constructed. Sequence and series cannot be clearly separated from one another. The economists' time series are actually consequences. Many explanatory models do not model absolute values, but their changes over time, which speaks in favor of understanding absolute values ​​as members of a series.

The interpretation of a sequence as a series brings concrete benefit if the summation can be carried out for any number . Summation formulas are known, for example, for the arithmetic series and the geometric series . ${\ displaystyle n}$

The interpretation of an infinite sequence as a series makes it easier to determine whether and, if so, to which limit value the sequence converges. There are separate convergence criteria for infinite series . Conversely, from the convergence of a series (i.e., in the above notation, the convergence of ), one can always conclude that the sequence of the summands (in the above notation, the sequence ) converges to zero. ${\ displaystyle \ left (s_ {n} \ right) _ {n \ in \ mathbb {N}}}$${\ displaystyle \ left (a_ {n} \ right) _ {n \ in \ mathbb {N}}}$

### Specification of a recursion

The formation law of a sequence can also be specified recursively . For this purpose, one calls initial values ​​(with ; mostly is or ) as well as a rule how a sequence term can be calculated from the preceding terms . ${\ displaystyle m}$${\ displaystyle m \ geq 1}$${\ displaystyle m = 1}$${\ displaystyle m = 2}$${\ displaystyle a_ {i}}$${\ displaystyle m}$${\ displaystyle a_ {im}, \ dotsc, a_ {i-1}}$

The best-known example of a sequence that can be described much more easily by a recursion rule than a function rule is the Fibonacci sequence 0, 1, 1, 2, 3, 5, 8, ... For it , the two initial terms are given and as well as the recursion rule ${\ displaystyle m = 2}$${\ displaystyle a_ {0} = 0}$${\ displaystyle a_ {1} = 1}$

${\ displaystyle a_ {i} = a_ {i-2} + a_ {i-1}.}$

The explicit formula of Moivre and Binet for the terms of the sequence

${\ displaystyle a_ {i} = {\ frac {1} {\ sqrt {5}}} \ left (\ left ({\ frac {1 + {\ sqrt {5}}} {2}} \ right) ^ {i} - \ left ({\ frac {1 - {\ sqrt {5}}} {2}} \ right) ^ {i} \ right) = {\ frac {\ Phi ^ {i} - {\ bar {\ Phi}} ^ {i}} {\ Phi - {\ bar {\ Phi}}}}}$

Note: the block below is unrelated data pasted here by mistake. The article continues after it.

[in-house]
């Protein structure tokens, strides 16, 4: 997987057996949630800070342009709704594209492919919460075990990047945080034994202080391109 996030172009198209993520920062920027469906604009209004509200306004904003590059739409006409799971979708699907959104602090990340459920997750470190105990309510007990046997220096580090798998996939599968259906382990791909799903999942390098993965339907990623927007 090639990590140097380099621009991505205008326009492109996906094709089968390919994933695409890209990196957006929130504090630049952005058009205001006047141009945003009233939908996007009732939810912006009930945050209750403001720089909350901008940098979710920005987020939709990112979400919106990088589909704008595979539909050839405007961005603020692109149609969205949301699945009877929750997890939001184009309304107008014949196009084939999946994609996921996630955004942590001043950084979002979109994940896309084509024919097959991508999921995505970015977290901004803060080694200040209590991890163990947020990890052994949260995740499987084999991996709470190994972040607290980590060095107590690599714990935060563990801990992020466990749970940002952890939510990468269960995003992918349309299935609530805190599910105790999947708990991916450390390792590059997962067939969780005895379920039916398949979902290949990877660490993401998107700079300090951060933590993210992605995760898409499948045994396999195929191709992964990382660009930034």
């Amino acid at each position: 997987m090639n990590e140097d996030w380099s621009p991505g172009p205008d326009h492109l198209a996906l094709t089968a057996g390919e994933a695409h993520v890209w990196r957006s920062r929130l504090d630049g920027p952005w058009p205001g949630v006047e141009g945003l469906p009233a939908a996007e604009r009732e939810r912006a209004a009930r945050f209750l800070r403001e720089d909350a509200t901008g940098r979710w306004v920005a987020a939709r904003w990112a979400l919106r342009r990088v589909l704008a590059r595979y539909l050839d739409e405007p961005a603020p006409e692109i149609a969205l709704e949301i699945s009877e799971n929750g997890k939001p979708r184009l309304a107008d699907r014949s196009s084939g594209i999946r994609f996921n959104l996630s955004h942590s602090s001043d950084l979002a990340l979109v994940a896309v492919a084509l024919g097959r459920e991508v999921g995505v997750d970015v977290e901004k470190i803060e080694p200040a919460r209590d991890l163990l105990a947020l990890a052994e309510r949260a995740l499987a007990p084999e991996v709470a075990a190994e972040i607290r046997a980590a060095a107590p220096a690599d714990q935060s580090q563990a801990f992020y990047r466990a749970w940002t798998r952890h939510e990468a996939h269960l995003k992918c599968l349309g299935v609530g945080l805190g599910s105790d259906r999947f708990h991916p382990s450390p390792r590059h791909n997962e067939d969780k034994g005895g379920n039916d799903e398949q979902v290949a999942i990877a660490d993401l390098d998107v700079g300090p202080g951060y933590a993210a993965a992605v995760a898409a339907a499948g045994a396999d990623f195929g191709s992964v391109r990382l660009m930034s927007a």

is closely related to the golden ratio and the golden number . Note that they are all integers, since the odd powers of the subtract out. ${\ displaystyle \ Phi}$${\ displaystyle a_ {i}}$${\ displaystyle {\ sqrt {5}}}$

For some sequences, conversely, a recursion rule can be derived from the function rule. For example, it follows for the geometric sequence from the functional rule

${\ displaystyle a_ {i} = a_ {0} \ cdot q ^ {i}}$

the recursion rule

${\ displaystyle a_ {i} = q \ cdot a_ {i-1}.}$

The recursion

${\ displaystyle a_ {1} = 2, \ quad a_ {i + 1} = {\ frac {a_ {i}} {2}} + {\ frac {1} {a_ {i}}}}$

defines the sequence of rational numbers 2, 3/2, 17/12, ... which converges to. ${\ displaystyle {\ sqrt {2}}}$

### Specification via an algorithm

For some sequences there is a clearly defined construction rule ( algorithm ), but no functional rule. The best known example is the sequence of the prime numbers 2, 3, 5, 7, 11, ... The ancient Greeks (possibly also Indians) knew how to calculate more and more terms of this sequence. One possibility is to use the sieve of Eratosthenes . However, there is no method of specifying the -th prime number for a given one without first determining the entire sequence from the first to the -th prime number. If you do not want to know the tenth or the hundredth, but the -th prime number, this increases the computational effort considerably. ${\ displaystyle i}$${\ displaystyle i}$${\ displaystyle (i-1)}$${\ displaystyle 10 ^ {20}}$

The length of the shortest algorithm that produces a sequence is called its Kolmogorov complexity (sometimes this term is used in a narrow sense only for character sequences , i.e. finite sequences with finite target sets). It depends on the programming language used; however, according to the invariance theorem, the lengths for different languages ​​only differ by a language-dependent additive constant. ${\ displaystyle X}$

## Characterization of consequences